I’ve wanted to visit Blackwater Falls….for years now. The problem is that it has always been “just out of reach”. I reside in central NC, and I make trips into central and southern West Virginia several times a year. Northern West Virginia doubles the 2 1/2 hour ride I normally set aside for West Virginia explorations. The main reason I was headed to West Virginia in the first place was to find water. Western NC, SC and eastern TN have been suffering abnormally dry starts to the summer of 2016, but not the Virginias. Facebook photos of favorite NC waterfalls were displaying pitifully low waterflows, rendering rivers into trickling creeks. On the Saturday of my departure, WV had just suffered 8-10 inches of rain in places two days prior, and there were reports of flooding in areas. This was where I would find water.
Sometimes, as most know, too much of a good thing…..is not a good thing. As I made my way north, the airwaves changed from music to emergency talk shows. Not only had there been some flooding, but extreme flooding in central and and southern West Virginia, especially along the US 60 corridor and WV 20 area. The 8-10 inches combined with West Virginia’s mountainous landscape created flash floods of historic proportions. Roads were washed away leaving people stranded. Whole towns inundated with water, homes flooded…some captured on video floating down swollen rivers. Very sadly, the death toll from this natural disaster was at 23. My heart goes out to all those folks and families affected. It will take a long time for these communities to rebound. I gathered enough info driving north on I-77 to re-route my course and find a new destination, or turn around for home. The emergency rescue and recovery operations were in full force, and I did not need to be in there.
I am not the type to waste 2 1/2 hours, so I began to search for new destinations. The only idea that seemed logical was to keep going north. Out of the disaster areas but still in an area that had recently received significant rainfall, was my thinking. At first I just kept driving north along US 19, slowly, the idea of Blackwater Falls took over. It was finally time to see this beauty. I kept driving, and driving. Except for 1 small area along US 19 where I could see some minor flooding, I saw no signs of the disaster that I was now listening to every detail….with great attention. It was actually a very pretty day in WV, and the landscapes I drove through were gorgeous, especially once off of I-79. It was also mainly a 4 lane highway for like 95% of the way making travel very pleasant. As I made my way into the Canaan Valley, I got my first view of the Blackwater River. It didn’t look like much, just a large creek/small river just meandering through the valley. I could definitely tell that I was out of the flood regions by the water levels. So, Blackwater Falls State Park was destination number 1. I would then need to find a room as it was now 3:30 in the afternoon, and this day trip was going to be stretched into a weekend trip.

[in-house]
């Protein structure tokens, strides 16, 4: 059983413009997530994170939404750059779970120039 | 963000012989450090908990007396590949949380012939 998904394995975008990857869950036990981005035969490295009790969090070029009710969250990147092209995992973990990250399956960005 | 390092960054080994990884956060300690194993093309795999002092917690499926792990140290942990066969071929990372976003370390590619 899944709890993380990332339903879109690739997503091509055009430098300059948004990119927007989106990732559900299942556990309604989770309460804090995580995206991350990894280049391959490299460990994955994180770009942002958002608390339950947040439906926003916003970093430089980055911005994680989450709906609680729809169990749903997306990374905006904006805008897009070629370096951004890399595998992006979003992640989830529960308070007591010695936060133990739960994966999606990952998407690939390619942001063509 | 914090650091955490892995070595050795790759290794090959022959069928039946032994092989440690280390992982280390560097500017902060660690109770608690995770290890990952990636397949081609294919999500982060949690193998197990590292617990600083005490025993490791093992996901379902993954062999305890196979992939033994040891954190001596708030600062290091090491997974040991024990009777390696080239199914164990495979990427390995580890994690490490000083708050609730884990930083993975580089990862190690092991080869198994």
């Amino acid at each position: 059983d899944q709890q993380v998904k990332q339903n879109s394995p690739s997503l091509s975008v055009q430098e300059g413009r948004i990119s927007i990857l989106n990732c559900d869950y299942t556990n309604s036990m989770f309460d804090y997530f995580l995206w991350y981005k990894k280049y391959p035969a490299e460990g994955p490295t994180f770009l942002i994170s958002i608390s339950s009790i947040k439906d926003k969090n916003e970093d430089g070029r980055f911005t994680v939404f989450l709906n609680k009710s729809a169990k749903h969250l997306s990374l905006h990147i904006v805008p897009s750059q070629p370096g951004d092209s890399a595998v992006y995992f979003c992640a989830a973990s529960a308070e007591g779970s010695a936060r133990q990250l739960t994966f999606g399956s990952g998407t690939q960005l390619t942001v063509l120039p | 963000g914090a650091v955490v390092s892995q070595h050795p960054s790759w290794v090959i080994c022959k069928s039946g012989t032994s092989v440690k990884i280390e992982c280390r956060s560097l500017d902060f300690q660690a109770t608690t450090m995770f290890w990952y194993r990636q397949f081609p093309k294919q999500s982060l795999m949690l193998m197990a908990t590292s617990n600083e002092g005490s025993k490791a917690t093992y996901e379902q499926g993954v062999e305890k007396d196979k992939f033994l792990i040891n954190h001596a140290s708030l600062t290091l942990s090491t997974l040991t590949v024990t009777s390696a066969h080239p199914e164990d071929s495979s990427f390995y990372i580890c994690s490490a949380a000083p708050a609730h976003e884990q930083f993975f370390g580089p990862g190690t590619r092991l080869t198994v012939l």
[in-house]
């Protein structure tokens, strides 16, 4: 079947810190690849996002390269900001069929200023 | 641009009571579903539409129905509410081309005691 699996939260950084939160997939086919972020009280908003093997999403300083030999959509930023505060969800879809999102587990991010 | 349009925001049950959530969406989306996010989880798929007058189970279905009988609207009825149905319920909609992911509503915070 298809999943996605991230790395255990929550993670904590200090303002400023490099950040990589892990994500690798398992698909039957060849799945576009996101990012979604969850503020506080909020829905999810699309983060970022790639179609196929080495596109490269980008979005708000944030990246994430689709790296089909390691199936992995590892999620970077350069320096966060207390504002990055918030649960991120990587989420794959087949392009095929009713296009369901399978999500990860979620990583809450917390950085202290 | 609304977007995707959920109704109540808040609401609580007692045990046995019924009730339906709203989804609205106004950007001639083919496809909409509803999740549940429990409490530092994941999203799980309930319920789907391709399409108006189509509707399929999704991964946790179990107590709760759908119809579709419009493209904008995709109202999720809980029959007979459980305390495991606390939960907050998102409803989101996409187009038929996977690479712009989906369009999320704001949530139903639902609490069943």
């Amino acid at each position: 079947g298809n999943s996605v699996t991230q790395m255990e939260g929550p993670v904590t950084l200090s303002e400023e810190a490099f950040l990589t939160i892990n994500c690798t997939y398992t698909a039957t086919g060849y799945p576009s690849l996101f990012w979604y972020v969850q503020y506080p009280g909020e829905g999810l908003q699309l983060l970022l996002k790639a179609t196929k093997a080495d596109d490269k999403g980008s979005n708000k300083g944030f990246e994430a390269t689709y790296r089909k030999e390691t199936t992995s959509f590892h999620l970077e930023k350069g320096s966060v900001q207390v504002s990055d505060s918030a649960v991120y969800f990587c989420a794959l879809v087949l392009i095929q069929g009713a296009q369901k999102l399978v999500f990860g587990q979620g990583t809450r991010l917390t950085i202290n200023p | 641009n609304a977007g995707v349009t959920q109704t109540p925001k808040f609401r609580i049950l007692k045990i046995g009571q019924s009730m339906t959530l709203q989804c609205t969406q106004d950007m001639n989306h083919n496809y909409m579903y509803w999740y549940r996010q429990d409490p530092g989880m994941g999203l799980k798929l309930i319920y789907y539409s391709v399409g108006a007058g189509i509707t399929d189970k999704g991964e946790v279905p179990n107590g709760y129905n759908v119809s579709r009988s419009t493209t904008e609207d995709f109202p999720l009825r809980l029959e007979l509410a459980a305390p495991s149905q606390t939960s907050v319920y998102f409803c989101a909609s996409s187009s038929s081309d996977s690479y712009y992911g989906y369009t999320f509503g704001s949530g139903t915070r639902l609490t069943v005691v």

Once inside of Blackwater Falls State Park, it was just beautiful. It was a short, several minute drive to the parking lot for Blackwater Falls. This is a popular place and there were a lot of people here. The parking lot was full, and the walk to the viewing area for the falls is very short. From the trailhead, the thundering power of Blackwater Falls can be heard and felt. Was this the same, small meandering stream I crossed while driving through the Canaan Valley? Yes!
Wow! First sight was just amazing. The water was still high. I could not determine this from the Canaan Valley crossing, but I definitely could here. Gone was the big rock formation in the middle that gives the falls its signature “split”. One of the photos above shows the viewing deck next to the falls filled with people. Use this to truly see how big and powerful this waterfall really is. It was an amazing waterfall, especially for a 57 footer. The lighting conditions and the number of people did not make this a prime photo opportunity. I was going to have to stay close by and visit again when the conditions improved.